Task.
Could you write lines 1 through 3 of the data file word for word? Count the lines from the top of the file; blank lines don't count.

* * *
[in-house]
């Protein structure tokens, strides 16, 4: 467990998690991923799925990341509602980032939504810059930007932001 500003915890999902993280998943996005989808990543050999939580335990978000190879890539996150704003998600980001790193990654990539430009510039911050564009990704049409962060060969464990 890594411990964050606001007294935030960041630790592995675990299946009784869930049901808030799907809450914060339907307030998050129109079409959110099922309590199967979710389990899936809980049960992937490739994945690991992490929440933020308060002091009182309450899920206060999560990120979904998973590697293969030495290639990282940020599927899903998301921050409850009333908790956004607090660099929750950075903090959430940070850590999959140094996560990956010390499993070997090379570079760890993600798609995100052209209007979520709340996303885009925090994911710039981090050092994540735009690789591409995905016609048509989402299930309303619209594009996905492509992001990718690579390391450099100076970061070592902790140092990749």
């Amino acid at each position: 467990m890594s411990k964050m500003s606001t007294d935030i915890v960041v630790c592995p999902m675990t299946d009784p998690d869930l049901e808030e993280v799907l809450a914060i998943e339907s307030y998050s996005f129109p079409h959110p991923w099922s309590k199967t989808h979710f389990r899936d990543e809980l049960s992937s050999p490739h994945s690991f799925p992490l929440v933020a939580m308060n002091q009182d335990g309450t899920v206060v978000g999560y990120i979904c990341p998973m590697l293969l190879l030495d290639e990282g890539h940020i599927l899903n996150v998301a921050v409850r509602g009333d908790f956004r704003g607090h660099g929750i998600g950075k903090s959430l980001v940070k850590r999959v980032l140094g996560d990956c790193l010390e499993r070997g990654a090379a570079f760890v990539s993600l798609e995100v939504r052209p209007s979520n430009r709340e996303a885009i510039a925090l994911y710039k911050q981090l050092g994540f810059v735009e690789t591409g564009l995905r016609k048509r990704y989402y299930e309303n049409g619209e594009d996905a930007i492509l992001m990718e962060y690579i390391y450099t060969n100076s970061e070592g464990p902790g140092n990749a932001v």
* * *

[in-house]
């Protein structure tokens, strides 16, 4: 467990998690991923799925990341509602980032939504810059930007932001 500003915890999902993280998943996005989808990543050999939580335990978000190879890539996150704003998600980001790193990654990539430009510039911050564009990704049409962060060969464990 890594411990964050606001007294935030960041630790592995675990299946009784869930049901808030799907809450914060339907307030998050129109079409959110099922309590199967979710389990899936809980049960992937490739994945690991992490929440933020308060002091009182309450899920206060999560990120979904998973590697293969030495290639990282940020599927899903998301921050409850009333908790956004607090660099929750950075903090959430940070850590999959140094996560990956010390499993070997090379570079760890993600798609995100052209209007979520709340996303885009925090994911710039981090050092994540735009690789591409995905016609048509989402299930309303619209594009996905492509992001990718690579390391450099100076970061070592902790140092990749």
């Amino acid at each position: 467990m890594s411990k964050m500003s606001t007294d935030i915890v960041v630790c592995p999902m675990t299946d009784p998690d869930l049901e808030e993280v799907l809450a914060i998943e339907s307030y998050s996005f129109p079409h959110p991923w099922s309590k199967t989808h979710f389990r899936d990543e809980l049960s992937s050999p490739h994945s690991f799925p992490l929440v933020a939580m308060n002091q009182d335990g309450t899920v206060v978000g999560y990120i979904c990341p998973m590697l293969l190879l030495d290639e990282g890539h940020i599927l899903n996150v998301a921050v409850r509602g009333d908790f956004r704003g607090h660099g929750i998600g950075k903090s959430l980001v940070k850590r999959v980032l140094g996560d990956c790193l010390e499993r070997g990654a090379a570079f760890v990539s993600l798609e995100v939504r052209p209007s979520n430009r709340e996303a885009i510039a925090l994911y710039k911050q981090l050092g994540f810059v735009e690789t591409g564009l995905r016609k048509r990704y989402y299930e309303n049409g619209e594009d996905a930007i492509l992001m990718e962060y690579i390391y450099t060969n100076s970061e070592g464990p902790g140092n990749a932001v």